A new Halloween tradition is returning to Mattituck this year, with alterations in place to ensure compliance with pandemic rules.
The Mattituck-Laurel Historical Society, Mattituck Presbyterian Church and North Fork Community Theatre have once again teamed up to organize historical tours of the graveyard that lies between the church and theater.
The tour kicks off with a brief history of the theater, which was once a church, before making its way to the graveyard.
Six docents dressed as Victorian widows will guide attendees from the theatre through the cemetery, where costumed actors portraying historical figures will recount the lives of prominent Mattituck residents.
Twelve Revolutionary War veterans, four Civil War veterans and many of Southold’s founding families have found a final resting place at the graveyard, which dates back to 1723.
It will also feature the story of the Wickham murders, the victims of which are buried at the gravesite.
“It’s a great opportunity for us to be doing what we love to do in a safe way,” said Mary Motto Kalich, who is helping to organize the event on behalf of the NFCT. “We’d love to see theater, but we just can’t be inside.”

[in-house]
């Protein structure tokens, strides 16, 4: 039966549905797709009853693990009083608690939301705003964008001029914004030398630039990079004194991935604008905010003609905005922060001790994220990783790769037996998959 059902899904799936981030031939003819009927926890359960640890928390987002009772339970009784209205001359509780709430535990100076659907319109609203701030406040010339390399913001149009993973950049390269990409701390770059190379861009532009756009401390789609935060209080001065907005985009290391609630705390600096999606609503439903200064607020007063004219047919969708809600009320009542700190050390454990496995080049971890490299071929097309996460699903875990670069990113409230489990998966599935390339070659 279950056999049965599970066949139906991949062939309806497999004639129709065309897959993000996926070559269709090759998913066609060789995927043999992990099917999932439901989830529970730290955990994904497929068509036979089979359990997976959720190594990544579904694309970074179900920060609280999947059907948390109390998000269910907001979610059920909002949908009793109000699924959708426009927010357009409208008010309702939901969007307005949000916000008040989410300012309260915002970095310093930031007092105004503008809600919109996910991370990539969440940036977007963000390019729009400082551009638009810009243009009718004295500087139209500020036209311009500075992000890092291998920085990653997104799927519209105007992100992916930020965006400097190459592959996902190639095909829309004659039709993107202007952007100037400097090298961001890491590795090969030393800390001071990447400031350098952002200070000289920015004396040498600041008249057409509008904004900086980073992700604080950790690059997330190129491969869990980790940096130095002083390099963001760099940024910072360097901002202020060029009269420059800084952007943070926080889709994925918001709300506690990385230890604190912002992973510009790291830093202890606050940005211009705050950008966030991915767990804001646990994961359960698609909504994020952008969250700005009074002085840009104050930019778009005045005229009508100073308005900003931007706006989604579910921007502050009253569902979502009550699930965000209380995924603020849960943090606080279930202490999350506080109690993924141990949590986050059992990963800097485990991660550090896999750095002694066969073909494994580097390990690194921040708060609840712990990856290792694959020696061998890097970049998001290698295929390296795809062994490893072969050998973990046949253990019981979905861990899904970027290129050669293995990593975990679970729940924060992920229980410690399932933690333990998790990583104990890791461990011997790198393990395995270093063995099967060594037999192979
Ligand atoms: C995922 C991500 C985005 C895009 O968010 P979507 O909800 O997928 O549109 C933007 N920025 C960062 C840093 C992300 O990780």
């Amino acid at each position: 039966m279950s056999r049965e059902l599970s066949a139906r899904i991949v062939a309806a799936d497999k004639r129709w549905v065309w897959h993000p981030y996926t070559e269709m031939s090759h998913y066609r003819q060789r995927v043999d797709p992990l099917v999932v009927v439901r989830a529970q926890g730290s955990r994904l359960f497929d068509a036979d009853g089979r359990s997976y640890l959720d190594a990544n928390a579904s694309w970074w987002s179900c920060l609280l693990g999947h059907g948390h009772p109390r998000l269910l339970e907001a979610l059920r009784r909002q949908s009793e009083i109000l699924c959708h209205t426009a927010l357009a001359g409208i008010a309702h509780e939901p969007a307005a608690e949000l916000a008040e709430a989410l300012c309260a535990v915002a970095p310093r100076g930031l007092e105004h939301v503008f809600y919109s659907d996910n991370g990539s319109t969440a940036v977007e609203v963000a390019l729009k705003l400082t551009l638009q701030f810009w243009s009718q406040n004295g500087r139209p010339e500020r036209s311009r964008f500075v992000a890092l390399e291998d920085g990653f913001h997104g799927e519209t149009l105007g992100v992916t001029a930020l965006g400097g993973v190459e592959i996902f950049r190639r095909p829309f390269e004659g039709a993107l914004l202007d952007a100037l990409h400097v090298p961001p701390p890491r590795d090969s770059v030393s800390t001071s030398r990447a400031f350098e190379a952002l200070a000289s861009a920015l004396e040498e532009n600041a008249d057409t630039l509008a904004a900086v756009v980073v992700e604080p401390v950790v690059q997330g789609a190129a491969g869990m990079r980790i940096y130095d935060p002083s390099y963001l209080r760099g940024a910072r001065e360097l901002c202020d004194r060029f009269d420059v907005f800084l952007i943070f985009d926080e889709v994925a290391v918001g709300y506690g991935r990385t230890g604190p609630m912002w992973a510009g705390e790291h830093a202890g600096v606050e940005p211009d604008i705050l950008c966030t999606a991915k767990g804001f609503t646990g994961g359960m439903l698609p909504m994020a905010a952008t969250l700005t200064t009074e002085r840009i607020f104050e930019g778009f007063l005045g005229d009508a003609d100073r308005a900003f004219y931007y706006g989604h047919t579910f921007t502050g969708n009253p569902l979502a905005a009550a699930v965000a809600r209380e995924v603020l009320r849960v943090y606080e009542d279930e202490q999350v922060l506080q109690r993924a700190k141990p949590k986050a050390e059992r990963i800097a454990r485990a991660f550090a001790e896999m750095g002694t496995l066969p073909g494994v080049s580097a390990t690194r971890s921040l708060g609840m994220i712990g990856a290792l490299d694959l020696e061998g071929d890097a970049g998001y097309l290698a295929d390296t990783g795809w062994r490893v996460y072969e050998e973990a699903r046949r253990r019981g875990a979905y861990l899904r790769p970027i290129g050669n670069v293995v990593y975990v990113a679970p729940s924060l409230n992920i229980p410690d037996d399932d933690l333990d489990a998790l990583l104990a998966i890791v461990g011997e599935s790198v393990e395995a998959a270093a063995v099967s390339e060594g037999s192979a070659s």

Proceeds from the event will be split between the three organizations, who collaborated to research the local history, write and perform a script for the tours.
The tours are scheduled for Saturday, Oct. 24 from 2 p.m. to 5 p.m. and tickets must be purchased in advance. The rain date is Sunday, Oct. 25. Groups are limited to a maximum of 15 people, which will be scheduled in 10-minute intervals.
Tickets, which are $20 per person, can be purchased at www.nfct.com or by calling 631-298-6328. Masks and social distancing guidelines will be enforced during the outdoor event.